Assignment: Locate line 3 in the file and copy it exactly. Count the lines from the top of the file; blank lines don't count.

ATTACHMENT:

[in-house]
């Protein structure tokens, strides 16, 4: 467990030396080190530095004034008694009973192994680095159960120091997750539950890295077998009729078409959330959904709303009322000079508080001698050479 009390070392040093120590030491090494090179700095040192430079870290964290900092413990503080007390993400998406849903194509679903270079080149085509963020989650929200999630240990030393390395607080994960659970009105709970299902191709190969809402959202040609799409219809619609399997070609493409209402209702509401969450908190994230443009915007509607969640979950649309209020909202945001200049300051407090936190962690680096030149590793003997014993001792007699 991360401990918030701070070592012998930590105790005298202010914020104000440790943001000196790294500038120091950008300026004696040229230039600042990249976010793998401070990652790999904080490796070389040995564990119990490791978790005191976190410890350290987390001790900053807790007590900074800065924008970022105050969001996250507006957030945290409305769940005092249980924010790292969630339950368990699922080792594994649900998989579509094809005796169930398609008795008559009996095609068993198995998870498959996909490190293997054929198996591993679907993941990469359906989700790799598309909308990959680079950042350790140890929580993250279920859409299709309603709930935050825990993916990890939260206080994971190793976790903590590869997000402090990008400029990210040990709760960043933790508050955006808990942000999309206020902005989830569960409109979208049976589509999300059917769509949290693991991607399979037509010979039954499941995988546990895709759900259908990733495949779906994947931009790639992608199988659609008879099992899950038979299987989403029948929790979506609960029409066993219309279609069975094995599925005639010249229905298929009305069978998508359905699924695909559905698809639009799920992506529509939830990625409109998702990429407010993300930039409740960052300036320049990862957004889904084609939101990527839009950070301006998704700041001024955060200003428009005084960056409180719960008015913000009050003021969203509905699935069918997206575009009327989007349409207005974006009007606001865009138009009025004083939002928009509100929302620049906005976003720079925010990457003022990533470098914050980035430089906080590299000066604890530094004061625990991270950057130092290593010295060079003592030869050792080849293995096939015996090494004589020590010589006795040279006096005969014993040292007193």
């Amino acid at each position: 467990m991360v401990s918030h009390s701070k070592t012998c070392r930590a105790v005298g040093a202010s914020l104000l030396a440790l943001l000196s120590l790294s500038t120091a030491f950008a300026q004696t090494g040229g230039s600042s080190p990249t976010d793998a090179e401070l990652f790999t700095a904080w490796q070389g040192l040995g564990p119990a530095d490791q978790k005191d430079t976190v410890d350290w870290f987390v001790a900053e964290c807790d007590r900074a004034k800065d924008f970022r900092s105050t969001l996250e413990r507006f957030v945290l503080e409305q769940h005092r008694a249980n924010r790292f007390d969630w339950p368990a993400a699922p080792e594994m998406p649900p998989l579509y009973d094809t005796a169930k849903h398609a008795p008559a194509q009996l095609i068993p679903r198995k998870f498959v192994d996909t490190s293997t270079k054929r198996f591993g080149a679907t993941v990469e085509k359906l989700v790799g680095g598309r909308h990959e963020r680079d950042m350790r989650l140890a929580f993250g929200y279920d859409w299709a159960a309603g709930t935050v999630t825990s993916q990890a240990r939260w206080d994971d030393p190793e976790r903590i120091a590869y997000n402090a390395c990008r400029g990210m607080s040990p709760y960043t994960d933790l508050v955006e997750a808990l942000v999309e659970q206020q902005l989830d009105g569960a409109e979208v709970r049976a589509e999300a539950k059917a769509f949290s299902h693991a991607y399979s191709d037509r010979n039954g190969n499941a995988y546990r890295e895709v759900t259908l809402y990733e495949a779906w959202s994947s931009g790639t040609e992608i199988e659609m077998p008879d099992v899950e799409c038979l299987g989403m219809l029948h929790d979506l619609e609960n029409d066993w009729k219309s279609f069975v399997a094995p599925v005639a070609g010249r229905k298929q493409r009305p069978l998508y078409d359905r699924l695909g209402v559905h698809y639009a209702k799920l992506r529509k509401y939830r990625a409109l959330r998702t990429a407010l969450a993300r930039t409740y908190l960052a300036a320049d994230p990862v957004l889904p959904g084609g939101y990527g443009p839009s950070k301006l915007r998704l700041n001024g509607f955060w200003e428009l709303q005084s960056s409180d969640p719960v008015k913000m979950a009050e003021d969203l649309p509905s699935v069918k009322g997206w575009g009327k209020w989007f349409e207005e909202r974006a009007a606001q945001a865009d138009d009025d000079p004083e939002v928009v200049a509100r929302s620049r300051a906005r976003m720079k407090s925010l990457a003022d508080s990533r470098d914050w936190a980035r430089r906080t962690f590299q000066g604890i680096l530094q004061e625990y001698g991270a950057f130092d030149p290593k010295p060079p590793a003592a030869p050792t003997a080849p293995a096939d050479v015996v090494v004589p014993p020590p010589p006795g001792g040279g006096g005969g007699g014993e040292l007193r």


């Amino acid at each position: 467990m991360v401990s918030h009390s701070k070592t012998c070392r930590a105790v005298g040093a202010s914020l104000l030396a440790l943001l000196s120590l790294s500038t120091a030491f950008a300026q004696t090494g040229g230039s600042s080190p990249t976010d793998a090179e401070l990652f790999t700095a904080w490796q070389g040192l040995g564990p119990a530095d490791q978790k005191d430079t976190v410890d350290w870290f987390v001790a900053e964290c807790d007590r900074a004034k800065d924008f970022r900092s105050t969001l996250e413990r507006f957030v945290l503080e409305q769940h005092r008694a249980n924010r790292f007390d969630w339950p368990a993400a699922p080792e594994m998406p649900p998989l579509y009973d094809t005796a169930k849903h398609a008795p008559a194509q009996l095609i068993p679903r198995k998870f498959v192994d996909t490190s293997t270079k054929r198996f591993g080149a679907t993941v990469e085509k359906l989700v790799g680095g598309r909308h990959e963020r680079d950042m350790r989650l140890a929580f993250g929200y279920d859409w299709a159960a309603g709930t935050v999630t825990s993916q990890a240990r939260w206080d994971d030393p190793e976790r903590i120091a590869y997000n402090a390395c990008r400029g990210m607080s040990p709760y960043t994960d933790l508050v955006e997750a808990l942000v999309e659970q206020q902005l989830d009105g569960a409109e979208v709970r049976a589509e999300a539950k059917a769509f949290s299902h693991a991607y399979s191709d037509r010979n039954g190969n499941a995988y546990r890295e895709v759900t259908l809402y990733e495949a779906w959202s994947s931009g790639t040609e992608i199988e659609m077998p008879d099992v899950e799409c038979l299987g989403m219809l029948h929790d979506l619609e609960n029409d066993w009729k219309s279609f069975v399997a094995p599925v005639a070609g010249r229905k298929q493409r009305p069978l998508y078409d359905r699924l695909g209402v559905h698809y639009a209702k799920l992506r529509k509401y939830r990625a409109l959330r998702t990429a407010l969450a993300r930039t409740y908190l960052a300036a320049d994230p990862v957004l889904p959904g084609g939101y990527g443009p839009s950070k301006l915007r998704l700041n001024g509607f955060w200003e428009l709303q005084s960056s409180d969640p719960v008015k913000m979950a009050e003021d969203l649309p509905s699935v069918k009322g997206w575009g009327k209020w989007f349409e207005e909202r974006a009007a606001q945001a865009d138009d009025d000079p004083e939002v928009v200049a509100r929302s620049r300051a906005r976003m720079k407090s925010l990457a003022d508080s990533r470098d914050w936190a980035r430089r906080t962690f590299q000066g604890i680096l530094q004061e625990y001698g991270a950057f130092d030149p290593k010295p060079p590793a003592a030869p050792t003997a080849p293995a096939d050479v015996v090494v004589p014993p020590p010589p006795g001792g040279g006096g005969g007699g014993e040292l007193r």